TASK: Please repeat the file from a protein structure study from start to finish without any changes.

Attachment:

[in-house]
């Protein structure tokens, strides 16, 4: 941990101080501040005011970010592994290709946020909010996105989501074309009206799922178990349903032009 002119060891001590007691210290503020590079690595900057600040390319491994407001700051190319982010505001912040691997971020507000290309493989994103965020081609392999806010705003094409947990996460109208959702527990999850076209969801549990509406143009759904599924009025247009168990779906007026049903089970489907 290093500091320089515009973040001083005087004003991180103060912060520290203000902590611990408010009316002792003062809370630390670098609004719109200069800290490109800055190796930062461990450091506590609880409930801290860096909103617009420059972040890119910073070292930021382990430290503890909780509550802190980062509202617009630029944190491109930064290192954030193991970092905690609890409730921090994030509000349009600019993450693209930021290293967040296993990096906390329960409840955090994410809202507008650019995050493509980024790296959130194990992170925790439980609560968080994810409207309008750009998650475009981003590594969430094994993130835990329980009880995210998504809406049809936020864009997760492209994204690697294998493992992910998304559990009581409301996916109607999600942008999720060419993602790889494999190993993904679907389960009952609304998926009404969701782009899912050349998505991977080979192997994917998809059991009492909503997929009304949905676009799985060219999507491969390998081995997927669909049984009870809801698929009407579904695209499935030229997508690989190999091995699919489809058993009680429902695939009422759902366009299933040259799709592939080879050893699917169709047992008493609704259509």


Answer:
[in-house]
């Protein structure tokens, strides 16, 4: 941990101080501040005011970010592994290709946020909010996105989501074309009206799922178990349903032009 002119060891001590007691210290503020590079690595900057600040390319491994407001700051190319982010505001912040691997971020507000290309493989994103965020081609392999806010705003094409947990996460109208959702527990999850076209969801549990509406143009759904599924009025247009168990779906007026049903089970489907 290093500091320089515009973040001083005087004003991180103060912060520290203000902590611990408010009316002792003062809370630390670098609004719109200069800290490109800055190796930062461990450091506590609880409930801290860096909103617009420059972040890119910073070292930021382990430290503890909780509550802190980062509202617009630029944190491109930064290192954030193991970092905690609890409730921090994030509000349009600019993450693209930021290293967040296993990096906390329960409840955090994410809202507008650019995050493509980024790296959130194990992170925790439980609560968080994810409207309008750009998650475009981003590594969430094994993130835990329980009880995210998504809406049809936020864009997760492209994204690697294998493992992910998304559990009581409301996916109607999600942008999720060419993602790889494999190993993904679907389960009952609304998926009404969701782009899912050349998505991977080979192997994917998809059991009492909503997929009304949905676009799985060219999507491969390998081995997927669909049984009870809801698929009407579904695209499935030229997508690989190999091995699919489809058993009680429902695939009422759902366009299933040259799709592939080879050893699917169709047992008493609704259509």